Will adding stones using grout to a shared drywall help soundproof - AVS Forum | Home Theater Discussions And Reviews
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post #1 of 17 Old 06-23-2020, 11:30 AM - Thread Starter
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Will adding stones using grout to a shared drywall help soundproof

I live in a condo with a shared drywall measuring 8 x 10. I can't alter the drywall by adding drywall layers (like Quiet Rock) and am looking to find best alternative to helping block noisy neighbors. I was thinking about putting stones on the wall using cement grout (basically a rock wall)...anyone have experience with this helping with soundproofing?
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post #2 of 17 Old 06-23-2020, 02:06 PM
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Just to make sure that I understand correctly: You can't add QuietRock, but can cover the wall with grout and stones?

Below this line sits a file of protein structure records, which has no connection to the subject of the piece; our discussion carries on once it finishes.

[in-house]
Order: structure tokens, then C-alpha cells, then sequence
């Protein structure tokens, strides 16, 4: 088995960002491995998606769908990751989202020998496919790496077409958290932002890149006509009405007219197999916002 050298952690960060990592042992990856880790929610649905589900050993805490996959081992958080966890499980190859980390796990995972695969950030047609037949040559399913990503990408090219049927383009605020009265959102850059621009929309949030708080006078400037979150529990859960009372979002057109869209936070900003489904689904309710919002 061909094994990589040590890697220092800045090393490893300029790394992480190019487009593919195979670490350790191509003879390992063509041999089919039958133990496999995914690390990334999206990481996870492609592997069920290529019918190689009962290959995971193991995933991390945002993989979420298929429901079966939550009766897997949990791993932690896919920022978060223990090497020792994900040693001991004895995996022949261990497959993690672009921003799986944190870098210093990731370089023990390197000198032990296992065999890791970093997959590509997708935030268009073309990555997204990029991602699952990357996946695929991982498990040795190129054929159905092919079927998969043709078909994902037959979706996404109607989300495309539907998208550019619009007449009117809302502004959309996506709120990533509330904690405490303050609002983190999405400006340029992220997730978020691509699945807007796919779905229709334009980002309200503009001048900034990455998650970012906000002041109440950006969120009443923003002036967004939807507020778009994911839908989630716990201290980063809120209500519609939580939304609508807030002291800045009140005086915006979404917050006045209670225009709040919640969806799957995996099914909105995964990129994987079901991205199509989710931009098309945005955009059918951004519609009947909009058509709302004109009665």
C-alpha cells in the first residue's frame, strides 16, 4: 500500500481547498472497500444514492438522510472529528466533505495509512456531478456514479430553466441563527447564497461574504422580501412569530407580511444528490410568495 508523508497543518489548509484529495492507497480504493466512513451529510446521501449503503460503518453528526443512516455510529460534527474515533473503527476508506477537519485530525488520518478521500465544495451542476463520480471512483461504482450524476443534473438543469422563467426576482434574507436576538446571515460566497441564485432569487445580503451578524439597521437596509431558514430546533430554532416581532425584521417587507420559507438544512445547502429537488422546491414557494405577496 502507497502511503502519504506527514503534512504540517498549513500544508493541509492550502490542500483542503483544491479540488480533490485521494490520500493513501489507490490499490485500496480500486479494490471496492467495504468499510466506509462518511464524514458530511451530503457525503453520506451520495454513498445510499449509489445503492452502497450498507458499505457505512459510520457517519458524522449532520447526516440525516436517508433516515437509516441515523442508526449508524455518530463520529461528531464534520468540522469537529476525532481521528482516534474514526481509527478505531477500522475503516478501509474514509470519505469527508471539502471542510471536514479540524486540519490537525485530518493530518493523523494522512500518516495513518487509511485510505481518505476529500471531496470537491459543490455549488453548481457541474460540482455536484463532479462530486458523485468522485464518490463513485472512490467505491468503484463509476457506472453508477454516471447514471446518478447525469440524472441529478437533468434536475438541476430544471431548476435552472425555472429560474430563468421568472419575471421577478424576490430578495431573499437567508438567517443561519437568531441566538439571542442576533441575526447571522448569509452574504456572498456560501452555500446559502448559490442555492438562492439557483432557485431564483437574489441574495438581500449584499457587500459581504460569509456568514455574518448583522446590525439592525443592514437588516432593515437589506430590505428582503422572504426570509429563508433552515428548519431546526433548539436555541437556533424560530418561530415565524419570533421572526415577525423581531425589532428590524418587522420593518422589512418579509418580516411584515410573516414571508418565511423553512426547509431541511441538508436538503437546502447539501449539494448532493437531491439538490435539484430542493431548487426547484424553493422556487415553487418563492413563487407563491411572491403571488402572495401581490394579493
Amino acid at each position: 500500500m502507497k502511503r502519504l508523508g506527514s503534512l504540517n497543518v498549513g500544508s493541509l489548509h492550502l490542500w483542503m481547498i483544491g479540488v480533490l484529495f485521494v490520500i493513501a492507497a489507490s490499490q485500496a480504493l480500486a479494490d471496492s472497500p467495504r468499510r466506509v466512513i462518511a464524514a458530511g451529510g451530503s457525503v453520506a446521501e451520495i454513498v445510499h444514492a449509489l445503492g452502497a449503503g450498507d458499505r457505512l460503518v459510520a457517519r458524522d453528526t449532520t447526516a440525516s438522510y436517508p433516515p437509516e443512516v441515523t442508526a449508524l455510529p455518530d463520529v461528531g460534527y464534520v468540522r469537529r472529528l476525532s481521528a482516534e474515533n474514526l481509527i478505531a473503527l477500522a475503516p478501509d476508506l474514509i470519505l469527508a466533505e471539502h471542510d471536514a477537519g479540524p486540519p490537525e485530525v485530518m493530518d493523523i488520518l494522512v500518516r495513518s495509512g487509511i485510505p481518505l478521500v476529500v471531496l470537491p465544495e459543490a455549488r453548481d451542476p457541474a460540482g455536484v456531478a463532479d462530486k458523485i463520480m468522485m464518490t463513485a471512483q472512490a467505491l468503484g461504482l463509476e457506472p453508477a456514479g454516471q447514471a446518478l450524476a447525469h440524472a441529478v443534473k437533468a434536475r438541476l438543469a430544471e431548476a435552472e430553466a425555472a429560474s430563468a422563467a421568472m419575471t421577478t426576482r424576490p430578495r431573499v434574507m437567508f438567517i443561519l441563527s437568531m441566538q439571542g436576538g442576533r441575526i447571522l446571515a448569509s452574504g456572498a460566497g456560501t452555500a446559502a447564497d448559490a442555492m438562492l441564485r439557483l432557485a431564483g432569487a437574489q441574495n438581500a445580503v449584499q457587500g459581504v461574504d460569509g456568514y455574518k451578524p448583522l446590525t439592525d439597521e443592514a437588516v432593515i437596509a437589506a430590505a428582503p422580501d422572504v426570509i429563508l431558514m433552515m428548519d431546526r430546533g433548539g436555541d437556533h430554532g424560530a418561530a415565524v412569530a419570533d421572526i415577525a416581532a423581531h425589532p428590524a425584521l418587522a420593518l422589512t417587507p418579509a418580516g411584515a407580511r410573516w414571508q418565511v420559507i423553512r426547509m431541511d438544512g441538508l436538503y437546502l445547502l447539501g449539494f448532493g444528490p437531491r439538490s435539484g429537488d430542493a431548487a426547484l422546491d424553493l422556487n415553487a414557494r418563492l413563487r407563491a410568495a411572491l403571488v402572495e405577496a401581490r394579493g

Would it be "simpler" to make a false wall just in front of the condo's real wall, that can be broken down when moving out without affecting the real wall?
(...and put the stones and grout on that?)

Can you add insulation in the wall?

Do you have neighbors above and/or below?

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Originally Posted by kp49 View Post
I live in a condo with a shared drywall measuring 8 x 10. I can't alter the drywall by adding drywall layers (like Quiet Rock) and am looking to find best alternative to helping block noisy neighbors. I was thinking about putting stones on the wall using cement grout (basically a rock wall)...anyone have experience with this helping with soundproofing?
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post #3 of 17 Old 06-23-2020, 03:16 PM - Thread Starter
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I never thought about a false wall...I own the condo, but don't believe I would get HOA approval to add QuietRock. I was thinking about the stone wall because I've already had the base of my kitchen counter covered in rock and can do it for free. But now that you've mentioned it, maybe I would need HOA approval for stones because it's a shared wall. Can't add insulation.

I guess I'm looking for something easy that could block neighbors loud yelling. No problems with ceiling and floor noise (both are concrete).